Movie Review: Midnight in Paris

Midnight in ParisEncouraged by positive comments by friends and colleagues, I decided to see Midnight in Paris, an empty if finely crafted vessel that brings us more of the same neurotic nihilism we’ve come to expect from writer and director Woody Allen. I am usually bored by Allen’s meandering movies, with a few exceptions: the amusing Sleeper with Allen opposite Diane Keaton, Hannah and Her Sisters with Michael Caine, which had some wry observations, and my favorite, Bullets Over Broadway, which at the time I thought was a hilarious skewering of left-wing intellectuals amid a backdoor affirmation of middle class values.

They each have something in common, and so does Midnight in Paris; a passive male protagonist who’s less a character than a framing device, and to the extent this movie’s a hit, and apparently it is, its success owes to Owen Wilson, an affable actor and comedian whose accessibility fits the plot structure like a glove. As a hack screenwriter and tortured novelist engaged to a nag (Rachel McAdams from The Lucky Ones), Wilson is less irritating than most Woody Allen stand-ins. His struggle to write a nostalgic novel seems sincere. But it isn’t. Not really.

Opening with an extended montage of alluring Paris alleys, avenues and landmarks from various angles, with lovers in cafes, raindrops, and lights, Woody Allen draws us into Paris memories and myth. The rest of the journey involves interplay between past and present, with the writer and his soon-to-be-in-laws, who are of course terrible rich white people that, just in case we start to like them, have an affinity for the Tea Party. This stroke of stupidity on Allen’s part shows just how out of touch with reality he is. He apparently expects people to accept that someone who would buy a $ 20,000 chair would enlist in the Tea Party, a grass-roots, middle class American movement founded by a CNBC reporter in Chicago. But I digress, if only slightly, as the Tea Party jabs are an indication that something’s not right in gay Paree.

Take the nag played by McAdams. She’s a shallow, blonde, chronically belted Malibu Barbie type, who is drawn to a pseudo-intellectual portrayed by Michael Sheen (Frost/Nixon). Her manufactured character exists purely to drive the writer into the past, flinging insults with abandon, behaving madly and making Charlie’s Angels look like gritty realism. It’s simply impossible to accept that the sensitive artist who sees that he was “born too late” ever would have slept with her, let alone fallen in love and become engaged. But the nasty Tea Party daughter is intended to pave the way for a series of nubile young Parisian women with whom Wilson can depart into the past, or present, keeping company with the world’s best known intellectuals, too many to name here, through a nightly rendezvous with the film’s mysterious motor coach.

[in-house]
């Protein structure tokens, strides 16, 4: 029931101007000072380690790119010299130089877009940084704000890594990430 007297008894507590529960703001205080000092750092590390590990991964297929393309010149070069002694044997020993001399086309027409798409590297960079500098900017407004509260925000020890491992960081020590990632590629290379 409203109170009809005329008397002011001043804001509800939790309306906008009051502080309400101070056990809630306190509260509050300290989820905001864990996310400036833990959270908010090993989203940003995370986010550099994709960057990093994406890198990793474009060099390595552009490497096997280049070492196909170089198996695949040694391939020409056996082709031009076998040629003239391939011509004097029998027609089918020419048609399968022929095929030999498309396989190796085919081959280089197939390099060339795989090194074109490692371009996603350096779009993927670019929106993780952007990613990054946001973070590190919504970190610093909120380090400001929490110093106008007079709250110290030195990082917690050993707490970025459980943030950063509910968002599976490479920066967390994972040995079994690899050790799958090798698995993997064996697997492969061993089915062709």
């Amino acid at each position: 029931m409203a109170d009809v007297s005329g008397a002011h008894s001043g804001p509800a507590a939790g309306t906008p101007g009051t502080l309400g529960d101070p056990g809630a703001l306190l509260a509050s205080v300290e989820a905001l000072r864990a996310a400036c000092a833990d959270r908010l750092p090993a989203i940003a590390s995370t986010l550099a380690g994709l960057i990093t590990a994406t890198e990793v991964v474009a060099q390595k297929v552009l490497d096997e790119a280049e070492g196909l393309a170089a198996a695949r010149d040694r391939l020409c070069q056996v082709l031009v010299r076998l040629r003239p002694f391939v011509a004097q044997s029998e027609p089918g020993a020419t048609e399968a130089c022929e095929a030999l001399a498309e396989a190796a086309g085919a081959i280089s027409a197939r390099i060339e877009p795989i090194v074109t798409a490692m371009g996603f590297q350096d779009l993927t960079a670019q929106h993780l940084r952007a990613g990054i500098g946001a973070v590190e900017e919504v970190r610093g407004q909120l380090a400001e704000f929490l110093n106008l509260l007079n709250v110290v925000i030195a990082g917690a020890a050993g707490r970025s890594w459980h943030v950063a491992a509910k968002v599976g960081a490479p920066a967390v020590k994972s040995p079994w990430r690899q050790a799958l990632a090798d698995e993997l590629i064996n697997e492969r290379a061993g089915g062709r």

When the novelty of meeting renowned artists in Paris wears off, we are left with the writer and his quest for what is best described as faux inspiration through finding someone he loves. But each young woman the hapless, wandering artist encounters matters less than the last. None is too demanding, all are presented primarily as objects, particularly the fetching costume artist played by Marion Cotillard, looking lovely, and the only exceptions are a suicidal hedonist and Gertrude Stein (Kathy Bates) the spinster. At the stroke of Midnight in Paris, and even in daylight, Wilson’s writer is transported to a higher place by a series of sensuous young women who barely speak, and, when they do, it’s rarely more than a sentence and hardly amounts to much. The writer’s literary connection, if and when he makes it, is about as deep and abiding as his commitment to the arts, or, for that matter, his fiancee.

Midnight in Paris is well-made in certain respects; it is consistent, seamless in its frivolous purpose, and visually appealing. In isolated scenes, especially those with Mimi Kennedy as the rich bitch, Adrien Brody as Salvador Dali and Ms. Bates as Gertrude Stein, with Cotillard taking one’s breath away while Wilson guides the tale, it poses as an affirming, nostalgic humanism. But this nocturnal outing in the city of lights, more Cafe Woody Nervosa with a trace of Lolita than ode to Paris, is as vapid as a summer fling.

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